Ball python missing again, this time in Saanich

A wayward ball python found after being missing for weeks is again on the loose, this time in Saanich.

The 1.4-metre snake originally disappeared July 2 near the Bay Street bridge after escaping from its owner’s backpack. It wasn’t reported missing to Victoria police until Aug. 4.

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The snake turned up Aug. 12 on Richardson Street about four kilometres away from where it went missing, where it was holed up beneath a vehicle.

Ian Fraser, Victoria’s animal control officer, said the snake was in good health when it was found. He said it likely got as far as it did by slithering into a car.

That is just what happened in another case of a missing snake in Victoria, he said, with the snake appearing from the dashboard while the car was being driven.

The latest escape was reported Wednesday, with the snake last seen in the Marigold area.

Saanich police said the snake’s owner was in the 800-block of Snowdrop Avenue when the snake once again got out of the backpack.

“It’s gone slithering walkabout again,” said Saanich police Staff Sgt. Chris Horsley.

He said the creature is clearly being kept in a backpack, “so we’ll certainly be looking at the manner in which the snake is being cared for” to make sure it is appropriate.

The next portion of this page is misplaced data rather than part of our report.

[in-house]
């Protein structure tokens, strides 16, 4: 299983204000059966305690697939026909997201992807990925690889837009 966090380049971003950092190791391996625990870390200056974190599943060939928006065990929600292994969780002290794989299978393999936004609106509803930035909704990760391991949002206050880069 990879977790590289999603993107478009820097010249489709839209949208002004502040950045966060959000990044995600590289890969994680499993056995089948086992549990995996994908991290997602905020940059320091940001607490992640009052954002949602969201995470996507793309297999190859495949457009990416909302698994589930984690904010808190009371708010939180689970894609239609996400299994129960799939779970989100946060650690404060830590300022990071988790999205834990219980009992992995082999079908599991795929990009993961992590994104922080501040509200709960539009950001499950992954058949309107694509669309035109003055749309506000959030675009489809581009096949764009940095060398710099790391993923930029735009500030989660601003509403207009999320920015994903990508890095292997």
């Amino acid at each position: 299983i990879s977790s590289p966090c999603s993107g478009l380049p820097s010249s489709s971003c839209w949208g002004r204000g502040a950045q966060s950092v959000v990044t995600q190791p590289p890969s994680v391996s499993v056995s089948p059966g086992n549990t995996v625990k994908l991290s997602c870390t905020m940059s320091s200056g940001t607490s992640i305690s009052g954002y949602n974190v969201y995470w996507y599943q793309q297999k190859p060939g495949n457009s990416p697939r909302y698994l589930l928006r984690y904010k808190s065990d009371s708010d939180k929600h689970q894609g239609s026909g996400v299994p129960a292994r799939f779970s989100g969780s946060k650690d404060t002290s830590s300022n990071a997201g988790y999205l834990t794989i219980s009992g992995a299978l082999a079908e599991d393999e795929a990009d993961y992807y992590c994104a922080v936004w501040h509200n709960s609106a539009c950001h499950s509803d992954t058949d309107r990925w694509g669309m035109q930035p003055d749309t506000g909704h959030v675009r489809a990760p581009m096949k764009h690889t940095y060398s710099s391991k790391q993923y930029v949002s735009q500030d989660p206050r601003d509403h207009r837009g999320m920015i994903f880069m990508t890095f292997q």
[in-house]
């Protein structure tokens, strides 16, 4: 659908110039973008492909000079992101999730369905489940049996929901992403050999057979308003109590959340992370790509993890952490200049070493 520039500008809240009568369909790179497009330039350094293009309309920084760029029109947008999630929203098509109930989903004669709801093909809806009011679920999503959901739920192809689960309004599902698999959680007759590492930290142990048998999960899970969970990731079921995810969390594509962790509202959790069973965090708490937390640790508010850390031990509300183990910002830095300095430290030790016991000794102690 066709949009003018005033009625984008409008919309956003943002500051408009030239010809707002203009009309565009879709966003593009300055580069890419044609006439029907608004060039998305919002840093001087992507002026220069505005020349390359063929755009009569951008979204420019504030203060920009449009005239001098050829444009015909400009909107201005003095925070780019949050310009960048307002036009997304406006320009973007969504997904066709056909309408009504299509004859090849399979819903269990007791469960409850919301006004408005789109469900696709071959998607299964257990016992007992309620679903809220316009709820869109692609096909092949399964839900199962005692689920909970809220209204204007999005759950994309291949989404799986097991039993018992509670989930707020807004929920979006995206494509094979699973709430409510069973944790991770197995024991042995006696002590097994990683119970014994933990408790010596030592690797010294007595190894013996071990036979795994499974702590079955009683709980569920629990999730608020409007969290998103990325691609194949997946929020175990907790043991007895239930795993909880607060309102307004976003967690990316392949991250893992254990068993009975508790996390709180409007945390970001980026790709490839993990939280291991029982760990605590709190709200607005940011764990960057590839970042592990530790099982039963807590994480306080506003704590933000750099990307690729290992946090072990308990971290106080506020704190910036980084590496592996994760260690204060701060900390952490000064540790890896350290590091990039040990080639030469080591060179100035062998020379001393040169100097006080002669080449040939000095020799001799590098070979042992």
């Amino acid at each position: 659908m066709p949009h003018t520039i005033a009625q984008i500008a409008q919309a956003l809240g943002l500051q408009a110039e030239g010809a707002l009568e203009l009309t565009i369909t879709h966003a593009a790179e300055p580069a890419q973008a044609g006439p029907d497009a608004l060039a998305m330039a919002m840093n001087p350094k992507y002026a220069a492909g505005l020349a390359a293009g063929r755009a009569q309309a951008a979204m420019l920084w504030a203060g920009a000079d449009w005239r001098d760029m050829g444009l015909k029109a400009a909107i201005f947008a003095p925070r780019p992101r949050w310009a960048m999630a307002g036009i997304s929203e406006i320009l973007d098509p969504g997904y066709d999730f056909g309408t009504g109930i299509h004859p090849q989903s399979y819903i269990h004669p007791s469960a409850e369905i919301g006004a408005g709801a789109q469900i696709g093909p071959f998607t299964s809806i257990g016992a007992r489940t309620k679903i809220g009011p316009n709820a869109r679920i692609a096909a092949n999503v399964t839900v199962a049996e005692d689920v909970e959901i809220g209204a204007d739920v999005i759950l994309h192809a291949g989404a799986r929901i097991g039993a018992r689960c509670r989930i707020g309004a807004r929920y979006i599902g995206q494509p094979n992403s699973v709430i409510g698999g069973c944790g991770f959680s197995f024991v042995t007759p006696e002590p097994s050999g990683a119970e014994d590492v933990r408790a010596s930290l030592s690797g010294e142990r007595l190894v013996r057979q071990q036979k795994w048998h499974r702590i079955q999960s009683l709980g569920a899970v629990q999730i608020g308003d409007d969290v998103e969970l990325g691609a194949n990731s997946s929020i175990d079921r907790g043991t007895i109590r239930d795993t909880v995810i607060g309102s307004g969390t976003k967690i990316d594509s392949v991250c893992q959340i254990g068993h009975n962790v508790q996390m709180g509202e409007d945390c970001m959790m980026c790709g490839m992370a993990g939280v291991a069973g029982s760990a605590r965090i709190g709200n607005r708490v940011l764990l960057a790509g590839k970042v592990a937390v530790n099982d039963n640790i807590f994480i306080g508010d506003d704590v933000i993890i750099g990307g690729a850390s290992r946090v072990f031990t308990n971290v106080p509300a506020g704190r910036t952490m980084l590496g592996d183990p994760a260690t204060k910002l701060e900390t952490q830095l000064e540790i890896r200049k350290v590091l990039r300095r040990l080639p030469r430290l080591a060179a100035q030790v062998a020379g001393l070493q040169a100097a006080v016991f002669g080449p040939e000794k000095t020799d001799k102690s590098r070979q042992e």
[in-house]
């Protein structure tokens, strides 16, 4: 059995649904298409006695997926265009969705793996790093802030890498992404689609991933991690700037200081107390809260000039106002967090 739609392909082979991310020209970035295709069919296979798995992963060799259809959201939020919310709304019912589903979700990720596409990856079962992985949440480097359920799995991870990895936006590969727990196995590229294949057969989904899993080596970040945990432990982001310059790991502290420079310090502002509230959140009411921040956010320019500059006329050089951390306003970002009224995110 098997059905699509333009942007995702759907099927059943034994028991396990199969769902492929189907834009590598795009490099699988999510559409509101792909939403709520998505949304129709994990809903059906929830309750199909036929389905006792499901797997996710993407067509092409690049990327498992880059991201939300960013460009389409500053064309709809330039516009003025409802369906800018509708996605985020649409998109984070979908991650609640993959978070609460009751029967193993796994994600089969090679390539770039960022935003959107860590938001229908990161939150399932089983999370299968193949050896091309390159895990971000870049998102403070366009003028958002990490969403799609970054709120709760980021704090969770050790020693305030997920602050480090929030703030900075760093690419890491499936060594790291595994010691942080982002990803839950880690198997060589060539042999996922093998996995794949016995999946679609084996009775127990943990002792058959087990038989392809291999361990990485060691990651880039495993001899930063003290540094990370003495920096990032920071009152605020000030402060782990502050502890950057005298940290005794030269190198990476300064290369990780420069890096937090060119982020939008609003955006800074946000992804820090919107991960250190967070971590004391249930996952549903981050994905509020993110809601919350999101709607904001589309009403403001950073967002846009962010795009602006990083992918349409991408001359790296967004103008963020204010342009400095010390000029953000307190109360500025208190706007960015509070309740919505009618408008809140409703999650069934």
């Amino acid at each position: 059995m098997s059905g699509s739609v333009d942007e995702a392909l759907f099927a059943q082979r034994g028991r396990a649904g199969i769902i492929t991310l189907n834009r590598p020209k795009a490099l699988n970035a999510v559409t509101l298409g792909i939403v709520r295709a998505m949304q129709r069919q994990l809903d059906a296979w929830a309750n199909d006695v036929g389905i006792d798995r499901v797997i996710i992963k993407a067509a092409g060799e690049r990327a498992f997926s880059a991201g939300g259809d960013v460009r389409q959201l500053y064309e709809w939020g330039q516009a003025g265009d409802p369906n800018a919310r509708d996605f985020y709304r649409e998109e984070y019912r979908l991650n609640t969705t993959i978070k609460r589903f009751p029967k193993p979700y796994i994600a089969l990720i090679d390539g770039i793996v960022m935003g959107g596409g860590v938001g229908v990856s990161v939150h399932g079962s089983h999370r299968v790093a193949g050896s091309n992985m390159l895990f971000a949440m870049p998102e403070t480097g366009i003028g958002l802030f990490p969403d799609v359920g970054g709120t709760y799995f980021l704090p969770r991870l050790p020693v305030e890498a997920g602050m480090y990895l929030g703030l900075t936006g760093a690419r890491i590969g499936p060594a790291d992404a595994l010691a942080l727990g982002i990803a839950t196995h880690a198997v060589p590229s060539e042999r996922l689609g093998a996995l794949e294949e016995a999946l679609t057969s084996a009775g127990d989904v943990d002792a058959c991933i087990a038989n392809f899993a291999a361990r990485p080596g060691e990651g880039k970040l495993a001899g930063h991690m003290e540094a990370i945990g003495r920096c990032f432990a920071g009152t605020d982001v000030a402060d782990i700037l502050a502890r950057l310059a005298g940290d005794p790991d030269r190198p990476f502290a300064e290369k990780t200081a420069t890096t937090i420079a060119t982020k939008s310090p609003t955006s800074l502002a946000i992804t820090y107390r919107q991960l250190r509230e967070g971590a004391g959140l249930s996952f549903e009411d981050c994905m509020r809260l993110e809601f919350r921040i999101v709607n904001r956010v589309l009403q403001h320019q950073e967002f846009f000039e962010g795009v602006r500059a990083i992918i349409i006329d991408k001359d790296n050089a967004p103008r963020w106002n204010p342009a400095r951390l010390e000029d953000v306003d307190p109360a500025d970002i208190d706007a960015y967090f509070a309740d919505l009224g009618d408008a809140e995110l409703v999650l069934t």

Fraser questioned the way the snake is being kept.

“It would appear to me that the owner is not very responsible in maintaining care and control of the snake.”

He said most people who keep snakes will have them in a glass tank with a locking or heavily weighted lid.

Fraser said that if the snake were to escape again, the owner would have to pay some fees and be given a $125 ticket.

Police said ball pythons are not venomous, but the public should be cautious if they see it. They are the smallest of the African pythons, and are so named because they tend to go into a ball when under stress.

People could be quite surprised if they come across the snake, Horsley said.

“It would certainly alarm someone, especially someone who’s not comfortable around snakes,” he said. “Usually they usually favour the tall grass areas.”

Snakes like heat, Horsley said, noting that the weather has been a bit cooler lately.

“We want to ensure that the snake is safe. It’s probably gone somewhere for warmth.”

The snake is likely still in the area where it was lost because ball pythons are not very active, Horsley said.

“They don’t eat that often, either, so it’s not like they have to eat daily.”

Anyone who spots the snake is asked to call Saanich police right away at 240-475-4321.

jwbell@timescolonist.com

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